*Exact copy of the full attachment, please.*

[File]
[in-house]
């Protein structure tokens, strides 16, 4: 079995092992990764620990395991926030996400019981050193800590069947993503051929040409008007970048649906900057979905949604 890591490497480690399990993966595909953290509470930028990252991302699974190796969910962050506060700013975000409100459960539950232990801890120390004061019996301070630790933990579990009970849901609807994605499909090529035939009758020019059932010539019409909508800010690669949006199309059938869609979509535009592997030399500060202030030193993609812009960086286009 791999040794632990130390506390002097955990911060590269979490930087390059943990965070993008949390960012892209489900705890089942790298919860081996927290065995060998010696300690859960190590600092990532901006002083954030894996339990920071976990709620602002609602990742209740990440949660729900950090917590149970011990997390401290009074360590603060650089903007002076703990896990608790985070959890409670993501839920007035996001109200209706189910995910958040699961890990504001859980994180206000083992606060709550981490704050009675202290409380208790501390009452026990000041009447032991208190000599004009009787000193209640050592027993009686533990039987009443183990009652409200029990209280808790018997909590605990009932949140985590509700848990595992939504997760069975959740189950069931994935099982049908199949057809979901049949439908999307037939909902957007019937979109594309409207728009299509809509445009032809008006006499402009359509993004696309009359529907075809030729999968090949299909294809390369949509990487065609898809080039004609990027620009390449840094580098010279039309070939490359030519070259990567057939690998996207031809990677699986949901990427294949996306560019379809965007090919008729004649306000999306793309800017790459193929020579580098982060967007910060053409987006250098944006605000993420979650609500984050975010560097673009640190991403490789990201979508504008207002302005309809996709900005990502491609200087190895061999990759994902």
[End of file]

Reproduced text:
[in-house]
């Protein structure tokens, strides 16, 4: 079995092992990764620990395991926030996400019981050193800590069947993503051929040409008007970048649906900057979905949604 890591490497480690399990993966595909953290509470930028990252991302699974190796969910962050506060700013975000409100459960539950232990801890120390004061019996301070630790933990579990009970849901609807994605499909090529035939009758020019059932010539019409909508800010690669949006199309059938869609979509535009592997030399500060202030030193993609812009960086286009 791999040794632990130390506390002097955990911060590269979490930087390059943990965070993008949390960012892209489900705890089942790298919860081996927290065995060998010696300690859960190590600092990532901006002083954030894996339990920071976990709620602002609602990742209740990440949660729900950090917590149970011990997390401290009074360590603060650089903007002076703990896990608790985070959890409670993501839920007035996001109200209706189910995910958040699961890990504001859980994180206000083992606060709550981490704050009675202290409380208790501390009452026990000041009447032991208190000599004009009787000193209640050592027993009686533990039987009443183990009652409200029990209280808790018997909590605990009932949140985590509700848990595992939504997760069975959740189950069931994935099982049908199949057809979901049949439908999307037939909902957007019937979109594309409207728009299509809509445009032809008006006499402009359509993004696309009359529907075809030729999968090949299909294809390369949509990487065609898809080039004609990027620009390449840094580098010279039309070939490359030519070259990567057939690998996207031809990677699986949901990427294949996306560019379809965007090919008729004649306000999306793309800017790459193929020579580098982060967007910060053409987006250098944006605000993420979650609500984050975010560097673009640190991403490789990201979508504008207002302005309809996709900005990502491609200087190895061999990759994902």